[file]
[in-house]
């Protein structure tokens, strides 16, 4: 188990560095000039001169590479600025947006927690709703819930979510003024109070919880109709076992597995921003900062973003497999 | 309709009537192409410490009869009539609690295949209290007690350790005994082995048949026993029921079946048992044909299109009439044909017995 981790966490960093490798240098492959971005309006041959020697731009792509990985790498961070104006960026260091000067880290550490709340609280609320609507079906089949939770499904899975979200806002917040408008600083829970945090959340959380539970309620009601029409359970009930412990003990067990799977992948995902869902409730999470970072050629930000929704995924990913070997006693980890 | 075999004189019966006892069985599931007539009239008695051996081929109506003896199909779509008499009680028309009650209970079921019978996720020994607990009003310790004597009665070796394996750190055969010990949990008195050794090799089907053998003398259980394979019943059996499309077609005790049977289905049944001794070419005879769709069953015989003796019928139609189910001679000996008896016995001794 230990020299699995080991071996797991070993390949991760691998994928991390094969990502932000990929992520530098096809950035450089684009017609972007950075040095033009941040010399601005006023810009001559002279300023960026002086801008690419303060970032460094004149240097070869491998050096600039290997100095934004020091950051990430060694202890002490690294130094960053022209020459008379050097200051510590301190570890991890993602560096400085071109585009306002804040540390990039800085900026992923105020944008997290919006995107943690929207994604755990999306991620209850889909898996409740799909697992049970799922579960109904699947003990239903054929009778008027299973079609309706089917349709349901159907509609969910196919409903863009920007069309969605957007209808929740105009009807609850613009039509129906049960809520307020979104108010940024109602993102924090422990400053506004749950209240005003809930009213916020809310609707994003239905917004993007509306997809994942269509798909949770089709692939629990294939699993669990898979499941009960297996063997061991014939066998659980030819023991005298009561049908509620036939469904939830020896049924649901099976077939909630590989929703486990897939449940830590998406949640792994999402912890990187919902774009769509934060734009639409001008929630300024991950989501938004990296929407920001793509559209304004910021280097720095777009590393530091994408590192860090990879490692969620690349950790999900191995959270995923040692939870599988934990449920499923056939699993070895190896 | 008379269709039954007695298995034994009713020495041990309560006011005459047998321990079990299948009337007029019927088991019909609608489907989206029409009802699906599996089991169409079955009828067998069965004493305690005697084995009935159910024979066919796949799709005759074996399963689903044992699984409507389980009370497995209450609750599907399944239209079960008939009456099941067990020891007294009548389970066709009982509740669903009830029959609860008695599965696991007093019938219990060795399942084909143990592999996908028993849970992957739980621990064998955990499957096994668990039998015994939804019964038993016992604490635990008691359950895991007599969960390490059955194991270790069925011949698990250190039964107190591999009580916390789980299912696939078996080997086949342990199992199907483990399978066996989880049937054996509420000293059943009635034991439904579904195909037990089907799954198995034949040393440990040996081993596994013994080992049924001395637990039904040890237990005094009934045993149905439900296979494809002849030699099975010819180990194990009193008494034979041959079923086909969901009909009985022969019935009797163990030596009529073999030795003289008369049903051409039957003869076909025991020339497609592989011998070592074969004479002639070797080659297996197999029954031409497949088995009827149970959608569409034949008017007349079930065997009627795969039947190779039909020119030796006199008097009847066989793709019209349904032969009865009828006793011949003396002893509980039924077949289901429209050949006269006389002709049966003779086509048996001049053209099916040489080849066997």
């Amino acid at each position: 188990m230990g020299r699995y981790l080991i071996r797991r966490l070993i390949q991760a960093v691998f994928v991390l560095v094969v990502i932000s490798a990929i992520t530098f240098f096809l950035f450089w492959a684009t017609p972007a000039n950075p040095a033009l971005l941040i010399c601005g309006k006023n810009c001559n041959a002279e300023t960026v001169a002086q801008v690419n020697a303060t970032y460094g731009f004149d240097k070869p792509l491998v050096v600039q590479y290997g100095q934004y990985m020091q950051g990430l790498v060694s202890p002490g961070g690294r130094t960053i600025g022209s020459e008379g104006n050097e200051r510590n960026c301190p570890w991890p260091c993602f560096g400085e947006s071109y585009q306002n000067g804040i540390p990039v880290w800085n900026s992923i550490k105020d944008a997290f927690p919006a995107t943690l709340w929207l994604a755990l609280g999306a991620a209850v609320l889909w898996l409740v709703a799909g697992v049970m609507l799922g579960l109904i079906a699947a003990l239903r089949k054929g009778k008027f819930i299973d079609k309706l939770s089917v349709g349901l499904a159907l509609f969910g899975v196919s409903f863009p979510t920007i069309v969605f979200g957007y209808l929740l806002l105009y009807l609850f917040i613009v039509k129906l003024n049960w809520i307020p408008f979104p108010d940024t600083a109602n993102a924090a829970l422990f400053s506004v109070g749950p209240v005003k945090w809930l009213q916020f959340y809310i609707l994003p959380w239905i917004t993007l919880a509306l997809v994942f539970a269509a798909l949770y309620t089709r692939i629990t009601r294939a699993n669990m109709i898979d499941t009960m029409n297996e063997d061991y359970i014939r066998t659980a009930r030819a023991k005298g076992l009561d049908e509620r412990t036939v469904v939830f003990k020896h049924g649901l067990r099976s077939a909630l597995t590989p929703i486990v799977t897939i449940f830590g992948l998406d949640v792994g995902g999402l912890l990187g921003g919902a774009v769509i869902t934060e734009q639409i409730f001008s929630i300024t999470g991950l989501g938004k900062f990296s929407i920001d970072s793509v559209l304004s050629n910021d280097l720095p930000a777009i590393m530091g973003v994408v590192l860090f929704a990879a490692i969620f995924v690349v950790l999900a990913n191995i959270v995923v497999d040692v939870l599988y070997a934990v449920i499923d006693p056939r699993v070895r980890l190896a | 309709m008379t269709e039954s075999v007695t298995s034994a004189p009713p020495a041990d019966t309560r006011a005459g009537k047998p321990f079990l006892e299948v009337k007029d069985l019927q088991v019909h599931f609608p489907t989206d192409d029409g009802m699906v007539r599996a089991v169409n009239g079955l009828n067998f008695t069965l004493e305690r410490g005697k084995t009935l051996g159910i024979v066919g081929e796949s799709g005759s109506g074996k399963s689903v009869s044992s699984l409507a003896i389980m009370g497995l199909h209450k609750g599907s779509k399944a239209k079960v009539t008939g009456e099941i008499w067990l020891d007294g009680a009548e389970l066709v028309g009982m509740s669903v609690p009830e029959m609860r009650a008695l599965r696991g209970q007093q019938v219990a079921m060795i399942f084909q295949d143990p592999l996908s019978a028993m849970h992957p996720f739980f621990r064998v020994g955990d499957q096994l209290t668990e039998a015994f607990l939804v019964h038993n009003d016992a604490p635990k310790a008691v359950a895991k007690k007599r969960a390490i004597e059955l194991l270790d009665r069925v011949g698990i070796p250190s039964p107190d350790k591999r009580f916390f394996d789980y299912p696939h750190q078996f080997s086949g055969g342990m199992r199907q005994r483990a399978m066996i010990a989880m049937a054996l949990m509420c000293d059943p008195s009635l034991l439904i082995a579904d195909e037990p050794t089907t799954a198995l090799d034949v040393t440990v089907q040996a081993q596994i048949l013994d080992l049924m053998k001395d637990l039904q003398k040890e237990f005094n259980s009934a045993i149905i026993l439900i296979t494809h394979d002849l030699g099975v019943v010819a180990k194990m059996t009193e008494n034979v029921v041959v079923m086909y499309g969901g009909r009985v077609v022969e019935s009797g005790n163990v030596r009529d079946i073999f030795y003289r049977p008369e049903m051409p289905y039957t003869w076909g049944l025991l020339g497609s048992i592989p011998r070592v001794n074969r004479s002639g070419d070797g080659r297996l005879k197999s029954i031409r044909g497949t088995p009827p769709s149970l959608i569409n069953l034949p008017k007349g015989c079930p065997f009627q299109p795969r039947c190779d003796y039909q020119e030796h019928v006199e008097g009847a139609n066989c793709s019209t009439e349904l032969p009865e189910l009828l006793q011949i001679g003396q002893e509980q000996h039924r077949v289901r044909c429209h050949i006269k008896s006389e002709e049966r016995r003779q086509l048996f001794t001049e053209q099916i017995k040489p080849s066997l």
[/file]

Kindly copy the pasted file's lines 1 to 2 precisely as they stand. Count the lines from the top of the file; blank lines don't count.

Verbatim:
[in-house]
């Protein structure tokens, strides 16, 4: 188990560095000039001169590479600025947006927690709703819930979510003024109070919880109709076992597995921003900062973003497999 | 309709009537192409410490009869009539609690295949209290007690350790005994082995048949026993029921079946048992044909299109009439044909017995 981790966490960093490798240098492959971005309006041959020697731009792509990985790498961070104006960026260091000067880290550490709340609280609320609507079906089949939770499904899975979200806002917040408008600083829970945090959340959380539970309620009601029409359970009930412990003990067990799977992948995902869902409730999470970072050629930000929704995924990913070997006693980890 | 075999004189019966006892069985599931007539009239008695051996081929109506003896199909779509008499009680028309009650209970079921019978996720020994607990009003310790004597009665070796394996750190055969010990949990008195050794090799089907053998003398259980394979019943059996499309077609005790049977289905049944001794070419005879769709069953015989003796019928139609189910001679000996008896016995001794 230990020299699995080991071996797991070993390949991760691998994928991390094969990502932000990929992520530098096809950035450089684009017609972007950075040095033009941040010399601005006023810009001559002279300023960026002086801008690419303060970032460094004149240097070869491998050096600039290997100095934004020091950051990430060694202890002490690294130094960053022209020459008379050097200051510590301190570890991890993602560096400085071109585009306002804040540390990039800085900026992923105020944008997290919006995107943690929207994604755990999306991620209850889909898996409740799909697992049970799922579960109904699947003990239903054929009778008027299973079609309706089917349709349901159907509609969910196919409903863009920007069309969605957007209808929740105009009807609850613009039509129906049960809520307020979104108010940024109602993102924090422990400053506004749950209240005003809930009213916020809310609707994003239905917004993007509306997809994942269509798909949770089709692939629990294939699993669990898979499941009960297996063997061991014939066998659980030819023991005298009561049908509620036939469904939830020896049924649901099976077939909630590989929703486990897939449940830590998406949640792994999402912890990187919902774009769509934060734009639409001008929630300024991950989501938004990296929407920001793509559209304004910021280097720095777009590393530091994408590192860090990879490692969620690349950790999900191995959270995923040692939870599988934990449920499923056939699993070895190896 | 008379269709039954007695298995034994009713020495041990309560006011005459047998321990079990299948009337007029019927088991019909609608489907989206029409009802699906599996089991169409079955009828067998069965004493305690005697084995009935159910024979066919796949799709005759074996399963689903044992699984409507389980009370497995209450609750599907399944239209079960008939009456099941067990020891007294009548389970066709009982509740669903009830029959609860008695599965696991007093019938219990060795399942084909143990592999996908028993849970992957739980621990064998955990499957096994668990039998015994939804019964038993016992604490635990008691359950895991007599969960390490059955194991270790069925011949698990250190039964107190591999009580916390789980299912696939078996080997086949342990199992199907483990399978066996989880049937054996509420000293059943009635034991439904579904195909037990089907799954198995034949040393440990040996081993596994013994080992049924001395637990039904040890237990005094009934045993149905439900296979494809002849030699099975010819180990194990009193008494034979041959079923086909969901009909009985022969019935009797163990030596009529073999030795003289008369049903051409039957003869076909025991020339497609592989011998070592074969004479002639070797080659297996197999029954031409497949088995009827149970959608569409034949008017007349079930065997009627795969039947190779039909020119030796006199008097009847066989793709019209349904032969009865009828006793011949003396002893509980039924077949289901429209050949006269006389002709049966003779086509048996001049053209099916040489080849066997």